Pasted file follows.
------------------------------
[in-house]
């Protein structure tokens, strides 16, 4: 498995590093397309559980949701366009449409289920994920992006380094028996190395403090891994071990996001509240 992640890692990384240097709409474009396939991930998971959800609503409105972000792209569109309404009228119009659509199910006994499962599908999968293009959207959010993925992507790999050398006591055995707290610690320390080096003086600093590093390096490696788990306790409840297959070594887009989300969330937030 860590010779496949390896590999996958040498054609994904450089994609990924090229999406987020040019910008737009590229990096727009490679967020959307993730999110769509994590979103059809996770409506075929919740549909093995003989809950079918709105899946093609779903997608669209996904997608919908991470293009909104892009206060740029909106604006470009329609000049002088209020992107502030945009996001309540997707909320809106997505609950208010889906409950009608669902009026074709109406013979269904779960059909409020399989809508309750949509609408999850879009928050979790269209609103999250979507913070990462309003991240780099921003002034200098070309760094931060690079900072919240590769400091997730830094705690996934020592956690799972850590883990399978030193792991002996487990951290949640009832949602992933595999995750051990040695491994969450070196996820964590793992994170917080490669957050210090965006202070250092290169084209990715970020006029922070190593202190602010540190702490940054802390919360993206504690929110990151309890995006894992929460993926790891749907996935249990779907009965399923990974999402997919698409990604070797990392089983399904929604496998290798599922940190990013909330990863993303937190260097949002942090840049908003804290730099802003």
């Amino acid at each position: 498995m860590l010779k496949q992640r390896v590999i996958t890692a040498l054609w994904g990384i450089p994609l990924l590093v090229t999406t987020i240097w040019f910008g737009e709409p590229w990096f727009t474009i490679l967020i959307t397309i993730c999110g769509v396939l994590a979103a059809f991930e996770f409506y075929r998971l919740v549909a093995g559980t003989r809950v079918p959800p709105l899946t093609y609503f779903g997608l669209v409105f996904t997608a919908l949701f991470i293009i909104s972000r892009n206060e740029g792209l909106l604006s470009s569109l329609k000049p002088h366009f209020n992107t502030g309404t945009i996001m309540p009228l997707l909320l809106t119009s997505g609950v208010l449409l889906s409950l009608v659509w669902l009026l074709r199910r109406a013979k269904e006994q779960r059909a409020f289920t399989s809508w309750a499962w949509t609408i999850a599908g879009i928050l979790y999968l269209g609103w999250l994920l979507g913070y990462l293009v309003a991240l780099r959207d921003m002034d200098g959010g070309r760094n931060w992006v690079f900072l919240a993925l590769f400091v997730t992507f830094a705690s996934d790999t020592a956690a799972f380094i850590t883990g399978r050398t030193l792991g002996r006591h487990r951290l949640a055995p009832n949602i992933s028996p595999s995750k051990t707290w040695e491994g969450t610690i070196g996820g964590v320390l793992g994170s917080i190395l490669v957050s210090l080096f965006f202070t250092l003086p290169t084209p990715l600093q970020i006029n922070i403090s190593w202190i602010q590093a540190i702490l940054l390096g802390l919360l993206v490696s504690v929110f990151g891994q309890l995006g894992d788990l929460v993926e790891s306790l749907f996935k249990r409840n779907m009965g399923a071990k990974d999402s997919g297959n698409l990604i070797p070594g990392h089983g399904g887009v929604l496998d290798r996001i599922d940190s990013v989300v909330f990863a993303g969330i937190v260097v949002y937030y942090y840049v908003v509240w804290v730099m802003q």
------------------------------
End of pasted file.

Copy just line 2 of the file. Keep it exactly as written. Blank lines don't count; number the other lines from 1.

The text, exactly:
């Protein structure tokens, strides 16, 4: 498995590093397309559980949701366009449409289920994920992006380094028996190395403090891994071990996001509240 992640890692990384240097709409474009396939991930998971959800609503409105972000792209569109309404009228119009659509199910006994499962599908999968293009959207959010993925992507790999050398006591055995707290610690320390080096003086600093590093390096490696788990306790409840297959070594887009989300969330937030 860590010779496949390896590999996958040498054609994904450089994609990924090229999406987020040019910008737009590229990096727009490679967020959307993730999110769509994590979103059809996770409506075929919740549909093995003989809950079918709105899946093609779903997608669209996904997608919908991470293009909104892009206060740029909106604006470009329609000049002088209020992107502030945009996001309540997707909320809106997505609950208010889906409950009608669902009026074709109406013979269904779960059909409020399989809508309750949509609408999850879009928050979790269209609103999250979507913070990462309003991240780099921003002034200098070309760094931060690079900072919240590769400091997730830094705690996934020592956690799972850590883990399978030193792991002996487990951290949640009832949602992933595999995750051990040695491994969450070196996820964590793992994170917080490669957050210090965006202070250092290169084209990715970020006029922070190593202190602010540190702490940054802390919360993206504690929110990151309890995006894992929460993926790891749907996935249990779907009965399923990974999402997919698409990604070797990392089983399904929604496998290798599922940190990013909330990863993303937190260097949002942090840049908003804290730099802003």